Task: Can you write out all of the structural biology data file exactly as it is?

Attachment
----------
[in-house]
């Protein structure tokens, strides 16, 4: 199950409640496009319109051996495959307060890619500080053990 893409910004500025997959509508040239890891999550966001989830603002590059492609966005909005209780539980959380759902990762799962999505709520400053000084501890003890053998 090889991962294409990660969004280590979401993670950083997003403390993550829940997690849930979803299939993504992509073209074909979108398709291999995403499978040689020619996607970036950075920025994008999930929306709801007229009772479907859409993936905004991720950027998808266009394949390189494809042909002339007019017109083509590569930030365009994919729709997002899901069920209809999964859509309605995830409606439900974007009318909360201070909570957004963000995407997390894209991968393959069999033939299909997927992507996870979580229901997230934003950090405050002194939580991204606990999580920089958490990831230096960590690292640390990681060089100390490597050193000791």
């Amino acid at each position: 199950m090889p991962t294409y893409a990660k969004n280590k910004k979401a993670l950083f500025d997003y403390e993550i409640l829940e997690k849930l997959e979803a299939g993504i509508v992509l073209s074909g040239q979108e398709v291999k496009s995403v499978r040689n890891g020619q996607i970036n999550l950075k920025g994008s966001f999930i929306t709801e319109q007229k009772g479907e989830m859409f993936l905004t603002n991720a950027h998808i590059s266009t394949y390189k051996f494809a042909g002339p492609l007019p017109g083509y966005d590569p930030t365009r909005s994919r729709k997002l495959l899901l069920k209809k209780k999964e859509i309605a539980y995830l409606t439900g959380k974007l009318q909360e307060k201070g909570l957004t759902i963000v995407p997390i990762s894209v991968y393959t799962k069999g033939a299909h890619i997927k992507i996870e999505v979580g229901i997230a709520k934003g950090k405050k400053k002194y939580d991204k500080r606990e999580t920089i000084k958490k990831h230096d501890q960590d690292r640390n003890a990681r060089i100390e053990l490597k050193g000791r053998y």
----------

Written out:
[in-house]
């Protein structure tokens, strides 16, 4: 199950409640496009319109051996495959307060890619500080053990 893409910004500025997959509508040239890891999550966001989830603002590059492609966005909005209780539980959380759902990762799962999505709520400053000084501890003890053998 090889991962294409990660969004280590979401993670950083997003403390993550829940997690849930979803299939993504992509073209074909979108398709291999995403499978040689020619996607970036950075920025994008999930929306709801007229009772479907859409993936905004991720950027998808266009394949390189494809042909002339007019017109083509590569930030365009994919729709997002899901069920209809999964859509309605995830409606439900974007009318909360201070909570957004963000995407997390894209991968393959069999033939299909997927992507996870979580229901997230934003950090405050002194939580991204606990999580920089958490990831230096960590690292640390990681060089100390490597050193000791």
């Amino acid at each position: 199950m090889p991962t294409y893409a990660k969004n280590k910004k979401a993670l950083f500025d997003y403390e993550i409640l829940e997690k849930l997959e979803a299939g993504i509508v992509l073209s074909g040239q979108e398709v291999k496009s995403v499978r040689n890891g020619q996607i970036n999550l950075k920025g994008s966001f999930i929306t709801e319109q007229k009772g479907e989830m859409f993936l905004t603002n991720a950027h998808i590059s266009t394949y390189k051996f494809a042909g002339p492609l007019p017109g083509y966005d590569p930030t365009r909005s994919r729709k997002l495959l899901l069920k209809k209780k999964e859509i309605a539980y995830l409606t439900g959380k974007l009318q909360e307060k201070g909570l957004t759902i963000v995407p997390i990762s894209v991968y393959t799962k069999g033939a299909h890619i997927k992507i996870e999505v979580g229901i997230a709520k934003g950090k405050k400053k002194y939580d991204k500080r606990e999580t920089i000084k958490k990831h230096d501890q960590d690292r640390n003890a990681r060089i100390e053990l490597k050193g000791r053998y």